Boys who wanted to be Lomu are at the heart of Wasps’ revival and tell Mick Cleary their tough childhood drives them.

It is no wonder that the Piutau brothers, fullback Charles and centre Siale, manage to find space against the tightest of midfield defences.

They had to fight their corner in a family of 10 immigrant Tongan kids in the working-class Auckland suburb of Mangere, playing "backyard footie".

They had their eyes set on emulating another son of Mangere, Jonah Lomu, and playing professionally. And yet, for all their drive and desire (including a spell a decade ago for Siale, the elder brother at 30, in Huddersfield turning out for the YMCA as well as, in his own words, "living out of the pub"), it was not until this February that the Piutaus first lined up alongside each other in a proper match.

Wasps thumped Premiership title-holders Saracens 64-23 at Allianz Park that day, albeit with both teams deprived of their test players.


And if it proves an auspicious omen then it will be Wasps supporters heading off into this evening toasting the influence of the pair on their side's fortunes in the European Champions Cup semifinal at the Madejski Stadium.

There is no doubt the imported influence of the brothers and former Australian flanker George Smith has been instrumental in Wasps' resurgence. The upturn in the form of two England contenders - centre Elliot Daly and wing Christian Wade - is no coincidence. All three overseas players will be elsewhere next season because of various contractual deals and there is a real sense that this is Wasps' chance to seize the moment.

Certainly the Piutaus have lived by that creed, imbued with a work ethic and self-reliance that comes from father Manako and mother Melenaite, who, like so many other Pacific Islanders, emigrated in search of opportunity.

"There wasn't much work and dad held down two jobs, driving taxis, while mum worked in a care home, in order to provide for us," said Siale. "They pushed us to do well at school, got the money together to help us get to Wesley [College in Auckland, where Jonah Lomu attended]. "They had heard of Jonah, and that big stage he was on, and even though Wesley was private at the time that was the career path they wanted us to take."

The Piutau parents never had time to watch their boys play, working for the family at all times.

That immigrant experience is not uncommon in New Zealand although it is a far cry from the conventional upbringing of rugby players in the Northern Hemisphere.

Charles, who so narrowly missed out on selection for the 2015 All Blacks squad, had to fund himself after school before getting his first professional contract in Auckland.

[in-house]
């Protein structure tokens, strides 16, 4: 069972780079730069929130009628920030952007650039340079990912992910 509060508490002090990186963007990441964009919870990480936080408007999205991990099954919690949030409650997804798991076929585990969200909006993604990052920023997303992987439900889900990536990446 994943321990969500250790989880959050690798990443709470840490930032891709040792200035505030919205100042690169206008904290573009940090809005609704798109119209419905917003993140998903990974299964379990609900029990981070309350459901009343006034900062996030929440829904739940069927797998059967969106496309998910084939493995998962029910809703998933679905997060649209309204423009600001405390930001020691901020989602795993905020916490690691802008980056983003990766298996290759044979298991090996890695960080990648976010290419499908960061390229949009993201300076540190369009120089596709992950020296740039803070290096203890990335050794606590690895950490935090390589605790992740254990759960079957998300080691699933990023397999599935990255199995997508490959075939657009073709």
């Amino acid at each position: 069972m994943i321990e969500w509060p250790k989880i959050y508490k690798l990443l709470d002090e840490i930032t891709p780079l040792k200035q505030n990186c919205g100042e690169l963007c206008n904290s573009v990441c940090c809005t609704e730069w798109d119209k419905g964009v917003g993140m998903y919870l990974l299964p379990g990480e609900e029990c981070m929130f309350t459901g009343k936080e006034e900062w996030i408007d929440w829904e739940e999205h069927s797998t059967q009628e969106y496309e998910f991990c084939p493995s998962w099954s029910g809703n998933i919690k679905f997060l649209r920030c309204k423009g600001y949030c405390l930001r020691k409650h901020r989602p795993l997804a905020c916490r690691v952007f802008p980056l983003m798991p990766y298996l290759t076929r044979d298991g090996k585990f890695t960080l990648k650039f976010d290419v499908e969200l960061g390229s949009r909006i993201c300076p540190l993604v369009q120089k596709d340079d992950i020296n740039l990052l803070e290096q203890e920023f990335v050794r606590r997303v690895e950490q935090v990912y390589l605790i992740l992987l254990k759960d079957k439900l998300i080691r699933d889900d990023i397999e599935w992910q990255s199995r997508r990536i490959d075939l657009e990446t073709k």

There are only five professional franchises in New Zealand and places are contested keenly.

"I did a few jobs after school, in a pie factory, loved carpentry, too, and it made for good learning, made me appreciate what I do for a living now and that has made me focused for rugby," said Charles, 24, who takes up a prearranged contract with Ulster next season. "The kids coming straight out of school into rugby don't experience that. I wouldn't have had it any other way. That life experience taught me how hard nine to five is for most people."

The message took a bit longer for Siale to appreciate. He packed his bags 11 years ago and pitched up in Huddersfield. "It was pretty much a gap year for a few of us and we lived right next door to a pub, living out of it, really," he recalled with a chuckle. "We stayed with a guy who owned his own transportation company and he was pushing us every day to do something with our lives because we were, well, I guess, not making much of our rugby careers.

"We worked part-time, got a few quid, worked as factory hands. I have never regretted that time. It was one of the things that pushed me to take rugby more seriously."

Siale became a bulwark for Counties Manukau from 2006, lining up alongside former All Black captain Tana Umaga before Super Rugby stints with the Chiefs and Highlanders. A fierce presence in midfield, he was an ever-present for Tonga in this season's World Cup, winning the most recent of his 24 caps. He has played for Yamaha Jubilo in Japan since 2012 and was thinking only of coming to London to visit his brother during the off-season when a midfield injury crisis prompted Wasps director of rugby, Dai Young, to offer him a short-term contract.

"It came out of the blue and it has been a blessing to play with Charles and the Wasps," said Siale, who will return to Japan. "For me, rugby is a brotherhood and to actually play with my blood brother has been unreal."

Charles, versatile enough to perform at the top level at wing and centre as well as fullback, was considered the unluckiest of those who missed the cut for New Zealand's World Cup squad. "Man, I still have the scar, put a bandage over it, but it has given me the motivation to go back one day and have another crack," he said.

He has pace, footwork, nerve and vision, as he showed when touching down for the last-gasp try against Exeter in the quarter-finals that paved the way for the touchline conversion that clinched Wasps' first semifinal appearance in nine years.

The brothers live near each other near Ealing Broadway, a long way from Mangere, fired by dreams that took shape back then and ready to perform on the big stage together.